Well, I'm back... (to quote Sam). Had a rather wonderful Friday the 13[SUP]th[/SUP], I must say! Met my good friend Buttercup and went to the Glenn Gould Foundation press conference announcing Jessye Norman as the recipient of this year's award. Viggo had quite a long speech introducing the other 8 members of the jury, and describing the process of reaching consensus as to who the winner should be. Each of the jurors also spoke, some very eloquently, and there were a few questions from the audience. Then Foday Musa Suso (from Gambia/USA) played a performance on the kora, a 21-string plucked African lute, an instrument his family had invented hundreds of years ago. The music was rhythmic and at times kind of hypnotic, and rather beautiful. He also sang with it at times. It went on for a good ten minutes, and I found myself really savouring the experience of being in the Galleria of the Royal Conservatory, with its high ceiling and its glass walls through which you could see the pale grey sky and the branches of the trees lining Philosophers' Walk, listening to the African music which this man charmed from his instrument, and sharing this magical experience with Viggo and Howard Shore.... :)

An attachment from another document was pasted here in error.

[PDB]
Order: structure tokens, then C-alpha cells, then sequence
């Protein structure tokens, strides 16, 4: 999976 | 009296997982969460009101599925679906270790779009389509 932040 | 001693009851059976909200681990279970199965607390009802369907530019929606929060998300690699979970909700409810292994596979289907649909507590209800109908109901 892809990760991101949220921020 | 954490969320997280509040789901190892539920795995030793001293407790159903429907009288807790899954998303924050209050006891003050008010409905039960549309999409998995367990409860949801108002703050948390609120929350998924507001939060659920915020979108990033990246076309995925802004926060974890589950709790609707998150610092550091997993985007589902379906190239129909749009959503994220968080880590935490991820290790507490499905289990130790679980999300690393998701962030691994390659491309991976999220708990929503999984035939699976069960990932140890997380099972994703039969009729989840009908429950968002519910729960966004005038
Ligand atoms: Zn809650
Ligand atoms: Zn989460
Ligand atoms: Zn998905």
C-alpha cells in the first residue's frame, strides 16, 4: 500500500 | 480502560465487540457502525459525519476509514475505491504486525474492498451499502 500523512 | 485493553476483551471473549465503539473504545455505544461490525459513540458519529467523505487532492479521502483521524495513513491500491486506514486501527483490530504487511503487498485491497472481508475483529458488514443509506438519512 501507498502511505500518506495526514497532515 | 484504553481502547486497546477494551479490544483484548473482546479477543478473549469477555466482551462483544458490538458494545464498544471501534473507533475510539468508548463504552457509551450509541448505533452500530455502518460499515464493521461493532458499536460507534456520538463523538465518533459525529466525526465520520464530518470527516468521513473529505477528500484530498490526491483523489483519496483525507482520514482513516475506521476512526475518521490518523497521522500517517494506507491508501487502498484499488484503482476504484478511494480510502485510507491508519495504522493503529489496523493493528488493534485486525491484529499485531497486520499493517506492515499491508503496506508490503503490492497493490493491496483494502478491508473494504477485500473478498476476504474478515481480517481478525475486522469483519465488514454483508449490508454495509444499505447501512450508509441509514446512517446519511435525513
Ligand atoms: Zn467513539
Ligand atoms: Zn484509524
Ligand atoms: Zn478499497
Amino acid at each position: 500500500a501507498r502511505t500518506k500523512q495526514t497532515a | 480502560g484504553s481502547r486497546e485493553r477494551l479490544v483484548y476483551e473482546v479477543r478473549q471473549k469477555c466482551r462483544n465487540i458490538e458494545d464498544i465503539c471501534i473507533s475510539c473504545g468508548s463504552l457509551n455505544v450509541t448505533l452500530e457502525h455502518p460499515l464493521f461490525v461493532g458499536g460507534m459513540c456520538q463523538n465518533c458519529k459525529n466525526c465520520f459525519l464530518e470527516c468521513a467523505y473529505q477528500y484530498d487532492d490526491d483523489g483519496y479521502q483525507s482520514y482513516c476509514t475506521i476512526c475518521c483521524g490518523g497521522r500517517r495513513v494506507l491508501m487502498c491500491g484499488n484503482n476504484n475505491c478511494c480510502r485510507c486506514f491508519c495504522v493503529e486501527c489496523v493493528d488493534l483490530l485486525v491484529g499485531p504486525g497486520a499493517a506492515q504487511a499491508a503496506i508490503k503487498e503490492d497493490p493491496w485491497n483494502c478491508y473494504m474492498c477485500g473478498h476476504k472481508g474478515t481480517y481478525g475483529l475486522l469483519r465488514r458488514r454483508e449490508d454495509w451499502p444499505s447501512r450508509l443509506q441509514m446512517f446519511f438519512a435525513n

The event took about an hour, after which time they whisked off Viggo into the elevator. I think the days when people could easily talk to him after something like this are unfortunately long gone! But Howard Shore was still around so I got to talk to him for a bit – that was really nice. I had recently heard and liked very much his new song cycle L'Aube (The Dawn) for mezzo-soprano and orchestra which was premiered by the Toronto Symphony last October.
I will try to write in more detail what was said at the event – it may take me a while, so please be patient.
In the evening I went to the concert the Glenn Gould Foundation put on at Koerner Hall "in honour of the jury". I sat in the balcony above the stage, which actually gave me a pretty direct view of Viggo where he ended up sitting in one of the side loges. But at the start he and the whole jury were on stage, and again he spoke for a while. He also read two poems!
The first was "The Journey" by Mary Oliver: https://peacefulrivers.homestead.com/maryoliver.html#anchor_14788
The second was his own Hillside! :) Yes! We got a Viggo poem!
"We underestimate damage
done to the sky
when we allow words
to slip away
into the clouds..."
The concert featured Alma Deutscher, a 13-year-old child prodigy from England, who played a number of her own compositions on the piano and the violin. A fine musician, who played beautifully and captivated the almost full-house audience. Viggo seemed to enjoy the concert, which went from 8 p.m. to 10:30 (with a good half-hour of speeches at the start).